I still use Lego from time to time, either to model a mechanism when I've had enough of mechanical CAD, or simply to make a little jig - with a scalpel blade super-glued on to cut foam, for example. In fact, I'm thinking of buying a big bucket of cheap and cheerful Lego clone bits for that sort of purpose.
My first lesson in different voltages was killing a Lego light (6V?) by using it with the 12V transformer that was designed for the Lego train set.
"For me it was always a 928 - not a Porsche, a 'Space Cruiser and Moonbase'."
Oh God yeah. I coveted one of those things for years. I was ecstatic when I finally got one! I'm sure that was the golden age of Lego, my formative years being nothing at all to do with it. :D
A friend of mine had one of those - it was the first digital camera I'd ever seen (late-1990s), and for all its limitations, it got me thinking "I gotta get me one of THESE (or something like it that takes better pics, obviously)!".
Ultimately, my first digicam was a Kodak DC200+ (1999) - a real "brick" of a machine, with no zoom, CF memory card slot and ample space for the 4 AA batteries. Still "only" took 1.3MP photos - I've recently been gradually archiving my old digital snaps to Flickr, and the DC200+ ones I've looked at, appear pretty poor by today's standards. Low-res, fuzzy, and really quite bad colour (esp. those around the red end of the spectrum) - if you want evidence of how much digital imaging has improved in fifteen years, I have plenty... well, we had to start somewhere, I suppose :-)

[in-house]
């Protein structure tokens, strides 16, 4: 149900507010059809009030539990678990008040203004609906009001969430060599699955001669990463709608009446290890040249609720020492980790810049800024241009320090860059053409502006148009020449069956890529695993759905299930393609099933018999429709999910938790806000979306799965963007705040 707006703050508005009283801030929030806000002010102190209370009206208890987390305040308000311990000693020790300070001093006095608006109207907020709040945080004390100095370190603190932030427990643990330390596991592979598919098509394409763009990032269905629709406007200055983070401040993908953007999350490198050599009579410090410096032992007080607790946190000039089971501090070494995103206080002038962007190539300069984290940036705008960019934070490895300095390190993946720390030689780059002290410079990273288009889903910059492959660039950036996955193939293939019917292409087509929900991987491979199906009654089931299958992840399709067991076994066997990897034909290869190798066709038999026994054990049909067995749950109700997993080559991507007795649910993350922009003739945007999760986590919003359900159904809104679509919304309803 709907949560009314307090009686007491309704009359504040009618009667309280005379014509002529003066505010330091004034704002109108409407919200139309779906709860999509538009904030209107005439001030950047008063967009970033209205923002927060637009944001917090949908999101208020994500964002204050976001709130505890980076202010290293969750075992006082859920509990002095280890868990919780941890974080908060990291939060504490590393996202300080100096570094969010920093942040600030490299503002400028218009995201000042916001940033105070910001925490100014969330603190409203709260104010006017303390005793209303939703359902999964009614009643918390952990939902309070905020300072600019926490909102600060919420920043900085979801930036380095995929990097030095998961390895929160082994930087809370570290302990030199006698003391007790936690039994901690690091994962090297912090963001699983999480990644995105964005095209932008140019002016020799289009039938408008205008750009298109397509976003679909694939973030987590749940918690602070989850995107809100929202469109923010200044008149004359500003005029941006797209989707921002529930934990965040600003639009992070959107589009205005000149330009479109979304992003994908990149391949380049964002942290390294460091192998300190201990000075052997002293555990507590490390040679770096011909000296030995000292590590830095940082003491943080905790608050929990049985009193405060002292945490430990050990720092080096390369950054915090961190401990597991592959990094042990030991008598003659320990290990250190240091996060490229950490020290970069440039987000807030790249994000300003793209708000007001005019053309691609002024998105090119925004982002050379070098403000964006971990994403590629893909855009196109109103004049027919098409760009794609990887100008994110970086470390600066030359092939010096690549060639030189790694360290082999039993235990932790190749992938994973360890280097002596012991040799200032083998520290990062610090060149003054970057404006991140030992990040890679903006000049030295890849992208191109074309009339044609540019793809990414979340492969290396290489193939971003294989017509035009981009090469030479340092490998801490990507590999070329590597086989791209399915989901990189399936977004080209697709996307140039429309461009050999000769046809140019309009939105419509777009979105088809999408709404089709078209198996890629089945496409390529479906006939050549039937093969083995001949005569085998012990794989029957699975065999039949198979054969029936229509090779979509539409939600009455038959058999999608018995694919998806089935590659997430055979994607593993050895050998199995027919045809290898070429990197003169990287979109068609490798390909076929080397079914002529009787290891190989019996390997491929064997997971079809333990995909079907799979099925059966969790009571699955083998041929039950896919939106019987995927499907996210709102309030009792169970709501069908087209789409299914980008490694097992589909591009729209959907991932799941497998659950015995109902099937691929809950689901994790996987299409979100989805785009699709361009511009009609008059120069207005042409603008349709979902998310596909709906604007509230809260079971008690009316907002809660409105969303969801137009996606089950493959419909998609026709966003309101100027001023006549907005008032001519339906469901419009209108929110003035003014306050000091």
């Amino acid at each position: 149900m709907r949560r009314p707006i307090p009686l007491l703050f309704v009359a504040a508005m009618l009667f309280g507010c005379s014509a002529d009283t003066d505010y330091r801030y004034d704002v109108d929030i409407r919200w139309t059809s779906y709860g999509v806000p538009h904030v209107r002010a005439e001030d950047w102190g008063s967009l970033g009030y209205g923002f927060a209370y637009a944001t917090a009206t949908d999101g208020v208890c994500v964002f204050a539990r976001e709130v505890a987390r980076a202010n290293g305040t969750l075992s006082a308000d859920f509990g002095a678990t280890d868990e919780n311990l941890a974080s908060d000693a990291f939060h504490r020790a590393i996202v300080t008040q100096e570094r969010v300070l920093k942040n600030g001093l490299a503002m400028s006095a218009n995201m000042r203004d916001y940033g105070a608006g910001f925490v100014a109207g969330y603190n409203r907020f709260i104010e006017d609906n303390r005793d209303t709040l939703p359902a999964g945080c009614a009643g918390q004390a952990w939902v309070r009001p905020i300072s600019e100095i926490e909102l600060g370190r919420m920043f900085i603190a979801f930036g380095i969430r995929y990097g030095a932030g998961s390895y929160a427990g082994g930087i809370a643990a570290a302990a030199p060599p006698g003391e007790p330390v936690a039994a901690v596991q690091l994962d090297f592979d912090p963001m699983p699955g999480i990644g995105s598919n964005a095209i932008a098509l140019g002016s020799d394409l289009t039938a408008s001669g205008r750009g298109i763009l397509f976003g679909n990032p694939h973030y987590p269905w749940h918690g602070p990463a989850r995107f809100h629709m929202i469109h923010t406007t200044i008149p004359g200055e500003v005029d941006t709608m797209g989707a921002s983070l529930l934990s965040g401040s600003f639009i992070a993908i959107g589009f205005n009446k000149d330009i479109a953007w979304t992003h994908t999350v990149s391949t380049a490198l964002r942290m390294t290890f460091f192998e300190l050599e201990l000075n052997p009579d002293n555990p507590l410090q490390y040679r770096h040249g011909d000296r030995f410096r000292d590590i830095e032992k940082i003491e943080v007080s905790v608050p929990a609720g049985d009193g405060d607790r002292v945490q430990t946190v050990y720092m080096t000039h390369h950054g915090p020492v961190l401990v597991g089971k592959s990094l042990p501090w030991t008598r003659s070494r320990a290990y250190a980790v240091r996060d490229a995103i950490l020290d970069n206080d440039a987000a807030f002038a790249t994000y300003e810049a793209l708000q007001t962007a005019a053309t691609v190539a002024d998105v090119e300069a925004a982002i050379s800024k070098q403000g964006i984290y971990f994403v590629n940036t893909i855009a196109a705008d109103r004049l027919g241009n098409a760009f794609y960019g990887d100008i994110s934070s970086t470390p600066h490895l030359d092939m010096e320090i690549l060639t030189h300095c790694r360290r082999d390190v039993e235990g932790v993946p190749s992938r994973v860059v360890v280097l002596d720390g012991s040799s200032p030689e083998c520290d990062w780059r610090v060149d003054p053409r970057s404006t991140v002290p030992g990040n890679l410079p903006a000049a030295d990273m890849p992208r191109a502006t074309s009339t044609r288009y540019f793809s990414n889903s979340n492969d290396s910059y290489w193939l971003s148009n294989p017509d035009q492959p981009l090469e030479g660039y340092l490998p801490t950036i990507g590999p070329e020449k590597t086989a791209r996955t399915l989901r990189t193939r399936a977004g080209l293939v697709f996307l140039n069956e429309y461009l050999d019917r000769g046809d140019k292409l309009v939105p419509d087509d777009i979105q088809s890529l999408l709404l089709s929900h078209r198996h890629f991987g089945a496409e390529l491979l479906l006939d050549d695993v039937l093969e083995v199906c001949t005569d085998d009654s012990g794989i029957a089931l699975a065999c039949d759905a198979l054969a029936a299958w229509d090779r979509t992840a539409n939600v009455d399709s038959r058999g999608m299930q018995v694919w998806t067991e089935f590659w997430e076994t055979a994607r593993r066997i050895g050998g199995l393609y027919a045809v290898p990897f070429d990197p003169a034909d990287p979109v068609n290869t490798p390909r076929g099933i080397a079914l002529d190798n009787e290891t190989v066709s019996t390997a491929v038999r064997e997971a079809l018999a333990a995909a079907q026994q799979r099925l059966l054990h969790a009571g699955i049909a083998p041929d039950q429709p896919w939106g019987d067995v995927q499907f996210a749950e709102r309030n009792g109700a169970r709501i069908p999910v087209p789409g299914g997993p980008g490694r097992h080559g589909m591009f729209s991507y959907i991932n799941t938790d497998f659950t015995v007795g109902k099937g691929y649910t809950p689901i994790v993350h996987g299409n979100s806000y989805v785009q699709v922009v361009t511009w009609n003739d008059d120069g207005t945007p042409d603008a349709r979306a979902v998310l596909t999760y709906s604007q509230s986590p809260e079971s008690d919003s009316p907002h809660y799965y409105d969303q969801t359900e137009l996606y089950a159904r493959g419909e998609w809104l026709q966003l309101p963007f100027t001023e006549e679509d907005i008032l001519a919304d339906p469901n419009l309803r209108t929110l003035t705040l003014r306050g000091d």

I'm fairly certain I still have the DC200+ in a drawer, along with just about every other smartphone I've owned since 2007, the Canon IXUS that replaced the DC, my Sharp MiniDisc recorder, etc. Yes, I'm a hoarder...
My first digital camera I bought about 13 years ago was a 2nd hand Olympus Camedia C-1000L (also known as D-500L), 1024x768 resolution max but it's a true DSLR with optical zoom which made composing shots real easy.
The quality of the photos was what sold me on it, I doubt you'll ever see another 1024x768 camera from as far back as 1997 produce a better quality shot than these examples: http://www.imaging-resource.com/PRODS/D500/500PICS.HTM